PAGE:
Ross Stupart

Written by: Ross Stupart

Ross Stupart

Partner

How do you fill a £1bn hole in Scotland's finances?

The latest economic forecasts issued by the Scottish Fiscal Commission (SFC) indicated weak expected growth in both real wages in Scotland and Scotland’s GDP. Against challenging economic and political conditions this seems in line with wider sentiment of business in the UK. The same SFC report did however unveil a forecast deficit in the Scottish Budget over the next three years of £1.025bn. 

Should these forecasts be realised, the Scottish Government will have some difficult decisions to make in the very near future. Will they activate austerity measures and cut back on spending or will they seek to raise revenues by increasing taxes? Perhaps a combination of both. Borrowing amounts of this level is not feasible, therefore either way given the sums involved, fiscal decisions will need to be made that could have a wide-ranging impact on the people of Scotland.

With Scottish Parliament elections taking place in May 2021, cutting spending will be unpalatable for a Scottish Government led by the Scottish National Party, who have campaigned strongly on anti-austerity measures.

Therefore, one would think that Derek McKay and his team may focus on raising taxes to fill the hole forecast by the SFC. The Scottish Government currently has the power to raise revenues from Landfill Tax, Land & Buildings Transaction Tax (LBTT) and via the Scottish Income Tax. They should have the power to raise taxes from Air Passenger Duty (will be known as Air Departure Tax in Scotland) and Aggregates Levy in the foreseeable future. However, based on the 2017/18 Scottish Government Expenditure and Revenue report, Landfill Tax raised £149m; LBTT £546m; Air Passenger Duty from Scotland (estimate) £275m and Aggregates Levy from Scotland (estimate) £57m.

These numbers may lead to a conclusion that in order to raise the significant revenues required, the Scottish Government will need to principally focus on the Scottish Income Tax. However, increasing the Scottish intermediate rate of income tax (income up to £43,430) by 1 per cent so that most taxpayers earning up to £43,430 pay additional tax could only raise in the region of £500m in additional revenue. Adding 5 per cent to the top rate of tax paid by those earning over £150,000 would only raise in the region of £200m.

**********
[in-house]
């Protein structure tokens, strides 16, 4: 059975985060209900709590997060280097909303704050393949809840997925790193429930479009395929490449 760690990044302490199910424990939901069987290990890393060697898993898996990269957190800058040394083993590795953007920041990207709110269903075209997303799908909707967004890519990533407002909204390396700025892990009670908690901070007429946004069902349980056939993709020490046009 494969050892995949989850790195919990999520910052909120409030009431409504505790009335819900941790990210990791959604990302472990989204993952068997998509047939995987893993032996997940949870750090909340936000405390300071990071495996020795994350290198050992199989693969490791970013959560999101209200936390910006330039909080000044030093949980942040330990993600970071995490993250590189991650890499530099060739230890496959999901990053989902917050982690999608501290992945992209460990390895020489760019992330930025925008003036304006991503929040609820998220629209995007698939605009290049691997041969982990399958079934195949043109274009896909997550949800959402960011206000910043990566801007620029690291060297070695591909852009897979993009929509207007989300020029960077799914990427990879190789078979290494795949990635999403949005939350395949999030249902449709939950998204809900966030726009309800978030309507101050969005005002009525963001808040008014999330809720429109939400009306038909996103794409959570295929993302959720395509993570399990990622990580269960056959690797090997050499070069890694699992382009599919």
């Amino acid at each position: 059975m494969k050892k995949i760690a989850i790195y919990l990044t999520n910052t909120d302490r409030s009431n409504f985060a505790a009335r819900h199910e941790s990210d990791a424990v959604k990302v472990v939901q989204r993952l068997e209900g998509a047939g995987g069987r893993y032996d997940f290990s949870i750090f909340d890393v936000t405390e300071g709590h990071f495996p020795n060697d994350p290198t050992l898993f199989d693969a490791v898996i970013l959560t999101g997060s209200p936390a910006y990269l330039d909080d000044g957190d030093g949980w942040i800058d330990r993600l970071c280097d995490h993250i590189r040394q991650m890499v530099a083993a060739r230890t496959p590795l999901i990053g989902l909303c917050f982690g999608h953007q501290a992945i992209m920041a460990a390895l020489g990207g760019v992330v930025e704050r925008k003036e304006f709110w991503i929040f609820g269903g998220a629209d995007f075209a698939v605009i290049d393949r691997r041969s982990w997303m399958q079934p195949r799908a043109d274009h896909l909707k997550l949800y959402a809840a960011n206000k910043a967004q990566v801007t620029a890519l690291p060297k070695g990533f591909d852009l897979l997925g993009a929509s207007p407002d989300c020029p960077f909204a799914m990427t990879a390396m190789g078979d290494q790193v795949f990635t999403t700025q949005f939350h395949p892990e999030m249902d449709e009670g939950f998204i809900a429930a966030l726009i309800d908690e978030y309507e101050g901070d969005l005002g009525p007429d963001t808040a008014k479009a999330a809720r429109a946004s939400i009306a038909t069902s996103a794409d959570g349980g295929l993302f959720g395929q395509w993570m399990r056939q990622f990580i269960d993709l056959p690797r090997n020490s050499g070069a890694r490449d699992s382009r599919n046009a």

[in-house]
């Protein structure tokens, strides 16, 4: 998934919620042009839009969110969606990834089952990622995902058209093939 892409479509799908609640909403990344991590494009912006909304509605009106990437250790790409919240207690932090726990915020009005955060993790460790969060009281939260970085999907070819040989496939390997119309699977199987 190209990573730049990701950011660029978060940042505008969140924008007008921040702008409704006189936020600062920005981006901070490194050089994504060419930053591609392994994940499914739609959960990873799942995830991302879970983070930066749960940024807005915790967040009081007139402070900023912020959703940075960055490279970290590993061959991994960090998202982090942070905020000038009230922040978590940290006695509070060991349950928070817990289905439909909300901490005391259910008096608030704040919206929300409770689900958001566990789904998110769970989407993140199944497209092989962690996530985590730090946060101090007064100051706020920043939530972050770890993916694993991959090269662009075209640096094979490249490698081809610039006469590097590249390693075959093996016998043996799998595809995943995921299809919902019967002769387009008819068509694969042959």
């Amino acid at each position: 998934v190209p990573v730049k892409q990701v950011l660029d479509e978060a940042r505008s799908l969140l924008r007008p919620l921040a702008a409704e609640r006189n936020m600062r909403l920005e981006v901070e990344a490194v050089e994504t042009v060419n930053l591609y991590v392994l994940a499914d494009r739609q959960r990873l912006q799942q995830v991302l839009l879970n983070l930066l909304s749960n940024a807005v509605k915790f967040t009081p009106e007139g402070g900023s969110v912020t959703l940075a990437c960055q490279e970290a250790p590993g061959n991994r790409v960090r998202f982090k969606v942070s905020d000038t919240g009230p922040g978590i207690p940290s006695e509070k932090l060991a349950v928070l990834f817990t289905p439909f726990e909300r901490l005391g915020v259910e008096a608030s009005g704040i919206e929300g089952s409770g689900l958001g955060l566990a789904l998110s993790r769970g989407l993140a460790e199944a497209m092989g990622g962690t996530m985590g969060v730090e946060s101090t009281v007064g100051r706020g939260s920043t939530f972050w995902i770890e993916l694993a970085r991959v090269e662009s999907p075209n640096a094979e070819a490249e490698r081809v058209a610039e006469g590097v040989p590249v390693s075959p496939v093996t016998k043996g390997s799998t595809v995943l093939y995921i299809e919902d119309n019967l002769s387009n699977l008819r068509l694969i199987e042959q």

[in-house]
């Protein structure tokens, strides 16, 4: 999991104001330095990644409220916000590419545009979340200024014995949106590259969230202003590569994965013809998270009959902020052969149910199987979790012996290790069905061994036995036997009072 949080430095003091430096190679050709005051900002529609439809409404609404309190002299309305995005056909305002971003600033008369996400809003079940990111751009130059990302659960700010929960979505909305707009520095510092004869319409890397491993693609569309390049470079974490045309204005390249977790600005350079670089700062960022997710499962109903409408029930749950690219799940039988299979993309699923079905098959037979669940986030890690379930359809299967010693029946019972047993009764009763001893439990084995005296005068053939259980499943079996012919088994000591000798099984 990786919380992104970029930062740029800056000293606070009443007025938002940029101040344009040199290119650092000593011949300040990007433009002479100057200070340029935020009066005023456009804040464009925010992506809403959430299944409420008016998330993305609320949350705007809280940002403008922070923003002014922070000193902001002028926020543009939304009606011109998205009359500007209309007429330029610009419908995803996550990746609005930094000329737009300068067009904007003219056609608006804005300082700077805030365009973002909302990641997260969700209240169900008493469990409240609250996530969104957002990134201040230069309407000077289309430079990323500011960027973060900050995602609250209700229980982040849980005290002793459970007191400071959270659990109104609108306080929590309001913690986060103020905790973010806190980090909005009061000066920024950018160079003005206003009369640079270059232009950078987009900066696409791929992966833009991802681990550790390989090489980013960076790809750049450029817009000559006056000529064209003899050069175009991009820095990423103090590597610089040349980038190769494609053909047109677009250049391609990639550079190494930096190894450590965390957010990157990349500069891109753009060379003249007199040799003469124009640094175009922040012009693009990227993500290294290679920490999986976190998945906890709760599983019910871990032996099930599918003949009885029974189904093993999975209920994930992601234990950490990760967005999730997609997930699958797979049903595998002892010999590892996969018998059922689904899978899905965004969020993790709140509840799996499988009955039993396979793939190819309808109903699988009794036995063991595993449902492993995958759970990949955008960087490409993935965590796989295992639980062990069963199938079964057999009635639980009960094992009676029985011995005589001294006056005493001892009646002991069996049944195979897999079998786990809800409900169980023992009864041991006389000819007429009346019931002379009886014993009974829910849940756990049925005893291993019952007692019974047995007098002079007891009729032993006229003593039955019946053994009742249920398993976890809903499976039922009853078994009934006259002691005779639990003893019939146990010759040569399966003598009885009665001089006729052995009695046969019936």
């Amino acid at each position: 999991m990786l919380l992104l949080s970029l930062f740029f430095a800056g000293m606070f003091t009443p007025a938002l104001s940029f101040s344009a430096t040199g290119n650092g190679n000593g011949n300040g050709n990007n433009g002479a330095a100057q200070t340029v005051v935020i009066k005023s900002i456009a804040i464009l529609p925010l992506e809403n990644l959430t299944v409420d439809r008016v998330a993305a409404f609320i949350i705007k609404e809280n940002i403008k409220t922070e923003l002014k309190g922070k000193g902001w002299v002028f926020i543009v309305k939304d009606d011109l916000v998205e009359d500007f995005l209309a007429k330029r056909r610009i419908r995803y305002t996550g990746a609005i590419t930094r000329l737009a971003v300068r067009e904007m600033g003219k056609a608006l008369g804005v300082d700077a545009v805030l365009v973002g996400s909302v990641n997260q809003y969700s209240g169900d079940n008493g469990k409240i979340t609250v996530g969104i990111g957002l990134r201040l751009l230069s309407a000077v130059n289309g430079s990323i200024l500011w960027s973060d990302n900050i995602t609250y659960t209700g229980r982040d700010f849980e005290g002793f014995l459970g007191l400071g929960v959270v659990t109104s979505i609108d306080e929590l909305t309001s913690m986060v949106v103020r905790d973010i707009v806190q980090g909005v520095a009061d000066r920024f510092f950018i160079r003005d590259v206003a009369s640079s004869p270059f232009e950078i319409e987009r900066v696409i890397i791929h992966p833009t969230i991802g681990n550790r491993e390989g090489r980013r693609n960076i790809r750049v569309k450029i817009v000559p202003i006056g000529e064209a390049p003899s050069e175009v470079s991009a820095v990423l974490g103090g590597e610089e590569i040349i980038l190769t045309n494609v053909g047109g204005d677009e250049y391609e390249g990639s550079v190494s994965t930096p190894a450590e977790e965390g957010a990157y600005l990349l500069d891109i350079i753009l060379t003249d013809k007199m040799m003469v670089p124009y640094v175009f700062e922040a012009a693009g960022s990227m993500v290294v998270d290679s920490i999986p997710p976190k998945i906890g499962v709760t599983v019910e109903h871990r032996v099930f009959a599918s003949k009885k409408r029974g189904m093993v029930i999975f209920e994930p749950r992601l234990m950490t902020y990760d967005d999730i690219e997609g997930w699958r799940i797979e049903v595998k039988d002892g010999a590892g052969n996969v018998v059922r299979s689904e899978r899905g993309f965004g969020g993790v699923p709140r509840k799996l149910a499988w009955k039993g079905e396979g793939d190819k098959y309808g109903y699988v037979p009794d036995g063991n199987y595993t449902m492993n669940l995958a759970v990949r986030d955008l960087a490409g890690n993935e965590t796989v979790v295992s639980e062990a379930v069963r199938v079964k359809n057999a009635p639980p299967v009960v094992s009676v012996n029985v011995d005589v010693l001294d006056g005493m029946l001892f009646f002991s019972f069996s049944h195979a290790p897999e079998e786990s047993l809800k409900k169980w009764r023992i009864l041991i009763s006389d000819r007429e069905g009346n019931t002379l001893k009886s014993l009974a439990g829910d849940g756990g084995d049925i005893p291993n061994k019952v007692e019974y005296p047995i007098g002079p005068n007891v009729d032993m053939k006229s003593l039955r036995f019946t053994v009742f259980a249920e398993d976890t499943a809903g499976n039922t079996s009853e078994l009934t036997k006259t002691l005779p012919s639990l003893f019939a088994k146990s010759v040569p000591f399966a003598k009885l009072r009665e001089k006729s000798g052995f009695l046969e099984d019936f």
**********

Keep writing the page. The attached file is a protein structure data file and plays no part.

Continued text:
What all of this suggests is that there is no easy solution to filling the hole in Scotland’s finances that the SFC has forecast. It would appear that a combination of tax rises, perhaps over the range of taxes under the control of the Scottish Government, and spending cuts will be required. 

To make the biggest dent in the shortfall, it may be that raising the intermediate rate of income tax (perhaps even the basic rate (income up to £24,944)) is the most effective tool. However, that would likely be a deeply unpopular move with Scotland’s middle earners, who are already squeezed by the lower starting point for higher rate tax than south of the border. 

What also remains to be seen is once Scottish revenues start to be influenced by the VAT revenues raised in Scotland, whether the fiscal gap forecast widens or narrows. A flat economy could lead to a larger hole. However, measures to provoke growth and spending could serve to narrow the gap via VAT receipts. 

What also remains to be seen is once Scottish revenues start to be influenced by the VAT revenues raised in Scotland, whether the fiscal gap forecast widens or narrows. But here too there are complications. The Scottish Government has now confirmed that it may seek to delay the assignment of VAT revenues to Scotland because of a lack of clarity over how much VAT is actually raised in Scotland. This presents a further problem because the devolution of all remaining social security benefits is due to commence in April 2020.

A flat economy could lead to a larger hole. However, it is to be hoped that measures to provoke growth and spending would serve to narrow the gap via increased VAT receipts.